Lisa Lee, senior vice president of creative and content production
Academy of Country Music
Lisa Lee, senior vice president of creative and content production for the Academy of Country Music, has gone from a small-town Arkansas girl to hobnobbing with the biggest names in country music.
A Cabot native, spent her time as a University of Arkansas student writing a music column and features for The Arkansas Traveler and the Razorback yearbook. She also worked with University Programs and served as Associated Student Government secretary. “I had such a great time with so many opportunities,” Lee said. “My years in Fayetteville were awesome. I had so many amazing professors. Bob Douglas was my hero.”
After graduating with an English and journalism degree, she returned home to write for the Cabot Star Herald before obtaining her master’s degree in broadcast journalism from Northwestern University’s Medill School of Journalism in Chicago.
Following graduate school, she worked for an NBC affiliate in Texarkana and freelanced for the national network before moving to Nashville, Tennessee, in 1995 to work as an on-air reporter for CMT, CMT.com, country.com and the former TNN. She moved to Los Angeles in 2004 with her husband Phillip BSBA’93 and their children as the Hollywood correspondent and West Coast news bureau chief for the weekly show “CMT Insider,” covering music, movies and television.
Lee drew on her experience as a TV journalist and producer to help establish and grow an in-house creative and video production department for the Academy of Country Music in 2007, saying she never dreamed she would work for the organization. She is the Academy’s lead staff producer and oversees all video production as well as the design, creation and editing of ACM logos, digital and printed materials. Lee also serves as a liaison with CBS creative departments and CBS.com for promos and creative surrounding the annual ACM Awards. Additionally, Lee manages fan voting for Entertainer of the Year and New Artist of the Year, working closely with partners CMT.com and CBS.com. In 2014, Lee added the role as producer of the live ACM Honors event, staged annually at the historic Ryman Auditorium in Nashville.
She recently authored the book This Is Country: A Backstage Pass to the Academy of Country Music Awards, which celebrates the 50th anniversary of the awards.
“Music can mean so much to someone,” Lee said. “To be a little part of that is amazing.”
Miller Williams, Poet
University of Arkansas professor emeritus, former director of the U of A Program in Creative Writing, founder of the program in translation, and co-founder and first director of the University of Arkansas Press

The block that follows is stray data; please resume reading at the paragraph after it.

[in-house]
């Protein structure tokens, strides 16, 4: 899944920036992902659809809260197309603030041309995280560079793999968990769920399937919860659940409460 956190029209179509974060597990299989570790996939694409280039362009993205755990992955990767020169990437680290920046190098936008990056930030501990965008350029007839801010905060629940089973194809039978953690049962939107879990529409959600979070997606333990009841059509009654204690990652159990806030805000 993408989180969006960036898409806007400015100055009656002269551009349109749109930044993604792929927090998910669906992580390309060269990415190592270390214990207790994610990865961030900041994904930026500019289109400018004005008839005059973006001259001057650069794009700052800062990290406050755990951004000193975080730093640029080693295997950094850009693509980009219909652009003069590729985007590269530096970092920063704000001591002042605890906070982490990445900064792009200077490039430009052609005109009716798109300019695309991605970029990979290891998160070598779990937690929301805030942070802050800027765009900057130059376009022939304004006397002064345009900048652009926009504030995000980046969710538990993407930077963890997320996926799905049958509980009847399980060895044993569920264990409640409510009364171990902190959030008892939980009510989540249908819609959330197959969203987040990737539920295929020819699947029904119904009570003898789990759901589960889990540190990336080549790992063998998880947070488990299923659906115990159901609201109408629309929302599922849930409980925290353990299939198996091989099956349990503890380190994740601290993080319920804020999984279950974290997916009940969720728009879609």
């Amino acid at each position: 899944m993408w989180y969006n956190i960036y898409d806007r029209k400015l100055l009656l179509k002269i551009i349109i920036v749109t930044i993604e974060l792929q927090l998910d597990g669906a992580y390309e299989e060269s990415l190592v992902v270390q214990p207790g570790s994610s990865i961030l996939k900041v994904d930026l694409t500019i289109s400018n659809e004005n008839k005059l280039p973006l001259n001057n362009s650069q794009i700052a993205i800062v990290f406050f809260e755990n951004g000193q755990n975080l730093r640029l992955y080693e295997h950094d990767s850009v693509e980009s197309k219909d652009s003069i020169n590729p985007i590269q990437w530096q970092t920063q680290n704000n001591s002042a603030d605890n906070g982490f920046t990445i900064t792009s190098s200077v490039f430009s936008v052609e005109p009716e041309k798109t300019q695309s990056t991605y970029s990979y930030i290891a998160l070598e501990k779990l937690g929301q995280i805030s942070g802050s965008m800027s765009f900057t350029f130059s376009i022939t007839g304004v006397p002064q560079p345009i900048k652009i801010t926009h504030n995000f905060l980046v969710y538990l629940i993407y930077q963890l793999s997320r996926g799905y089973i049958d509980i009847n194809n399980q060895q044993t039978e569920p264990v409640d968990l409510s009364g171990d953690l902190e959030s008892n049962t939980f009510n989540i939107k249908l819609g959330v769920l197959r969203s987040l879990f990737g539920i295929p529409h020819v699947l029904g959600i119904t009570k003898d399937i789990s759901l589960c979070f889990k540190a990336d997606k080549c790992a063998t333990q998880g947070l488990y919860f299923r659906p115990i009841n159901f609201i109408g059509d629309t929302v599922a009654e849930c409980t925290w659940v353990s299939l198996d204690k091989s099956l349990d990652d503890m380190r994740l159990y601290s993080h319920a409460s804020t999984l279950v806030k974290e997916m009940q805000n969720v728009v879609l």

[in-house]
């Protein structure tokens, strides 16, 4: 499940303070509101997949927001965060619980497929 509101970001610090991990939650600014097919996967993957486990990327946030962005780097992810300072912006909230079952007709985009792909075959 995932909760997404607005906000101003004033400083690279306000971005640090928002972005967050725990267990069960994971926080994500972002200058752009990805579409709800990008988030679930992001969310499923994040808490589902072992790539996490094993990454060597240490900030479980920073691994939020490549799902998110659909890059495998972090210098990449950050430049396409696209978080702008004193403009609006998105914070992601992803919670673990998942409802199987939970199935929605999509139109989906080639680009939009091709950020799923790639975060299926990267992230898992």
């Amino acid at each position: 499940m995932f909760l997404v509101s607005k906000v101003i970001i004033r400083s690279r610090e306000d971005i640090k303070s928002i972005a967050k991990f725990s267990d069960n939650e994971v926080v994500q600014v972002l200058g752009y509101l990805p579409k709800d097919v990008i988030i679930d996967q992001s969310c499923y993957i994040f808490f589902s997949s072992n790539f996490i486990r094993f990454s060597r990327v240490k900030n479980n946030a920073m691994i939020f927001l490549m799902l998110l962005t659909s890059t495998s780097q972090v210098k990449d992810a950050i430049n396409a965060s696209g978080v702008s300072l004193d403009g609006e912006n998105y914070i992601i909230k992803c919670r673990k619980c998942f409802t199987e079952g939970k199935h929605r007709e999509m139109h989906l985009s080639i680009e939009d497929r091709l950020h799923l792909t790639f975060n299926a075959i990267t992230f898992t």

Miller Williams, internationally known poet, University of Arkansas professor emeritus, former director of the U of A Program in Creative Writing, founder of the program in translation, and co-founder and first director of the University of Arkansas Press, died Jan. 1 at the age of 84.
Williams wrote 37 books of poetry, fiction, criticism and translations. His work was highly regarded by his literary peers around the world, but his public fame came as the result of friendship and family. He first came to the nation’s attention in 1997, when President Bill Clinton asked him to write and read a poem, “Of History and Hope,” for Clinton’s second inauguration. Clinton and Williams taught together at the University of Arkansas, and Williams worked in Clinton’s first political campaign.
Williams was born in Hoxie, graduated with a degree in biology from what is now Arkansas State University, and earned a master’s degree in zoology from the University of Arkansas. He wrote poetry while teaching science, first in high school and later on the college level. He left teaching for a series of jobs while he continued to write, and later joined the English department at Louisiana State University. While teaching at Loyola University, he founded the New Orleans Review. He also taught as a visiting professor at the University of Chile and the University of Mexico, where he began translating the works of South American poets.
Williams came to the University of Arkansas in 1970, as a member of the Department of English in the J. William Fulbright College of Arts and Sciences. He joined the graduate program in creative writing and later launched the program in translation. In 1980 he joined with Rainer Schulte and Lesley Wilson in establishing the American Literary Translators Association. In 1980 Williams co-founded the University of Arkansas Press with history professor Willard Gatewood. Williams became its first director.
Williams’ many honors include the Henry Bellman Award, the Amy Lowell Traveling Poetry Fellowship, a Fulbright professorship at the National University of Mexico, the Prix de Rome for Literature, the John William Corrington Award for Literary Excellence, the National Arts Award, and the Lifetime Achievement Award in Writing, given by the Porter Prize Foundation. He received the Citation of Distinguished Alumni in 1980 from the Arkansas Alumni Association.
Williams is survived by his wife, Jordan BA’76 MED’84, and three children, Lucinda, Robert and Karyn.